On October 14, Torontonians finally got a look at their new “Toronto Rocket” subway cars, although to do so they had to wade through a bevy of politicians and media. Many stirring speeches were heard from all levels of government, and from the manufacturer, Bombardier. Any mention of keeping jobs in Canada brought rousing applause.
The new cars have been some time coming going back to an order in 2006 that should have been on the rails last year. Delays with suppliers are blamed, notably the doors. One wonders why the contract wasn’t simply given to another supplier, or if other factors were involved leaving the doors as a handy scapegoat.
There are two striking features of these cars, one physical, and one technical:
- From the passengers’ viewpoint, a six car trainset is one continuous space. This will allow people to roam through the train to better distribute loads, and also frees up space used for mid-train cabs and car ends to become part of the passenger compartment.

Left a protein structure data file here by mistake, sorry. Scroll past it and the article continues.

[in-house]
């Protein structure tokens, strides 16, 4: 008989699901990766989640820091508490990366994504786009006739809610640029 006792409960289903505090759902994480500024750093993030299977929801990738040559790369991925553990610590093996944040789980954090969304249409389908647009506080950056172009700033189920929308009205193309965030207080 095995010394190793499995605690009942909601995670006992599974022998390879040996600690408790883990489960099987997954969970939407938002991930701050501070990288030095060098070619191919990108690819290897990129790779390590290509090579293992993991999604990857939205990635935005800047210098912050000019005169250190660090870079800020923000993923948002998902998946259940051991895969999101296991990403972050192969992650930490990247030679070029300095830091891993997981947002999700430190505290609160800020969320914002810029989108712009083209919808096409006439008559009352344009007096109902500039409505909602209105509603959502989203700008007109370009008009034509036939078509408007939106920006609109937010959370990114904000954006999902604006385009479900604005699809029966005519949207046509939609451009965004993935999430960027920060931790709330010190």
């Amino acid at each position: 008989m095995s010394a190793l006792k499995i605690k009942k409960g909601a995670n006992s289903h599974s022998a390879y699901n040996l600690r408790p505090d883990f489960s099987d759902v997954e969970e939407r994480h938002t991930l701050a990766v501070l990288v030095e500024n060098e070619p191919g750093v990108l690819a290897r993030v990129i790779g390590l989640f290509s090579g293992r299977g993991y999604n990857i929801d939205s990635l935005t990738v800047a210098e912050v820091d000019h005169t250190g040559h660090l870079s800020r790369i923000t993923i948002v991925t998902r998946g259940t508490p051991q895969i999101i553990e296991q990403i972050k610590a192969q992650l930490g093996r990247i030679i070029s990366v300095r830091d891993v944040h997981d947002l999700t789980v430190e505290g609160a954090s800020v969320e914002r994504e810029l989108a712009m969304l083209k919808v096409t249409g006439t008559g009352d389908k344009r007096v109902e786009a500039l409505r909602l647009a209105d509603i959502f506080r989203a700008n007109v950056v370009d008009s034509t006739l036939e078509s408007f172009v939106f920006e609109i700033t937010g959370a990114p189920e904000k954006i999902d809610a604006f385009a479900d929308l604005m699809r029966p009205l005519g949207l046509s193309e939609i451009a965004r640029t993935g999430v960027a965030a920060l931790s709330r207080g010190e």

- From the technical point of view, not only are these trains equipped for Automatic Train Control, they are supposed to be much, much more reliable than their predecessors. We shall see, given that the T1 cars were, themself, supposed to be a huge improvement over the H-series equipment they replaced.
For the next five months or so, the TTC will be testing its first sets of cars, and revenue service is expected in spring 2011. Over the next four years, leading up to the Spadina Subway Extension opening in 2015 (itself not a sure thing), the H4, H5 and H6 equipment will be phased out of service, and much of the T1 fleet will shift to the Bloor-Danforth line. (I will write about fleet planning in a separate article.)